Eco-tastrophes: a Round Table (Kalamazoo Medieval Congress, 2015)
Call for Papers (CFP) Deadline: 10th September 2014
Conference Dates: 14-17 May 2015
In this roundtable (6 speakers) we are interested in examining how medieval ecological catastrophe (eco-tastrophe), real or metaphorical, operates as a trope that is invoked in relation to human cultural change. Greg Garrard observes that 'Apocalyptic rhetoric seems a necessary component of environmental discourse' (Ecocriticism, 113). The roundtable will take this as its starting point to consider the ways in which medieval fears of apocalypse and natural catastrophe operate to mediate medieval culture and its constructed Other, 'Nature.' Floods, harsh winters, famines, plagues, the ruins after the fall of civilization — all are common medieval images of the catastrophic impact of natural change on medieval civilization. Additionally, other human threats to western civilization are metaphorized into natural ones: the first recorded raid of the Vikings on Lindisfarne (Anglo-Saxon Chronicle, 793) is preceded by dire natural phenomena and a famine, while the first incursions of the Mongols into eastern Europe were described as a plague. Whether understood in apocalyptic terms as the wrath of the Divine, or as natural challenges to humanity's Genesis-mandated struggle to domesticate God's creation, the threat of Eco-tastrophe was a powerful rhetorical idea through which medieval culture understood its place in the world.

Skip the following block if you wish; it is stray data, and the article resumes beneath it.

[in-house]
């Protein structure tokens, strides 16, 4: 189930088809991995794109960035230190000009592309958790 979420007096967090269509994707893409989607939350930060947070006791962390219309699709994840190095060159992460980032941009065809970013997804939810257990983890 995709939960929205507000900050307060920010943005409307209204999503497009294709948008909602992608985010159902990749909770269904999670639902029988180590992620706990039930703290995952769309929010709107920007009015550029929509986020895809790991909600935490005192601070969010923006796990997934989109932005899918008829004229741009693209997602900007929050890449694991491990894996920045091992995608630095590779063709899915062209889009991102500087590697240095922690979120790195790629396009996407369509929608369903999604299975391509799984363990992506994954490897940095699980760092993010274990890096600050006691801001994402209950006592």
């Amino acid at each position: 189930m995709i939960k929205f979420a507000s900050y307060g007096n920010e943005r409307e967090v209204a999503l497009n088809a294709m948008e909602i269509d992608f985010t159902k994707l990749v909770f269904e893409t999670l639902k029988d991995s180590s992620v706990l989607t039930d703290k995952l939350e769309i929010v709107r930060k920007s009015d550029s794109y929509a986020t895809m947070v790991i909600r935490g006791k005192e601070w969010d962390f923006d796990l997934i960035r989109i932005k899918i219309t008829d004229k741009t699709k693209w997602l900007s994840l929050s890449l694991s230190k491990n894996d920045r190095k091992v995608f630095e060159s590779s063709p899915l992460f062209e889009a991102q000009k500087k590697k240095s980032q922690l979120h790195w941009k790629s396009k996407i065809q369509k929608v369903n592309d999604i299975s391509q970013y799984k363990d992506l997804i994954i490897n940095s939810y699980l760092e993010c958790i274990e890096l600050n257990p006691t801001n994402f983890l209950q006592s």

Sponsored by Oecologies: Inhabiting Premodern Worlds, an interdisciplinary, multi-institutional, and cross-border research community based on the North American Pacific coast. Originally conceived by a coalition of medieval and early modern scholars at the University of British Columbia and Simon Fraser University, it is developing into a regional scholarly alliance of environmentally-minded interdisciplinary scholars across Canada and the United States.
Please send proposals or queries to Robert Rouse (firstname.lastname@example.org) by September 10th.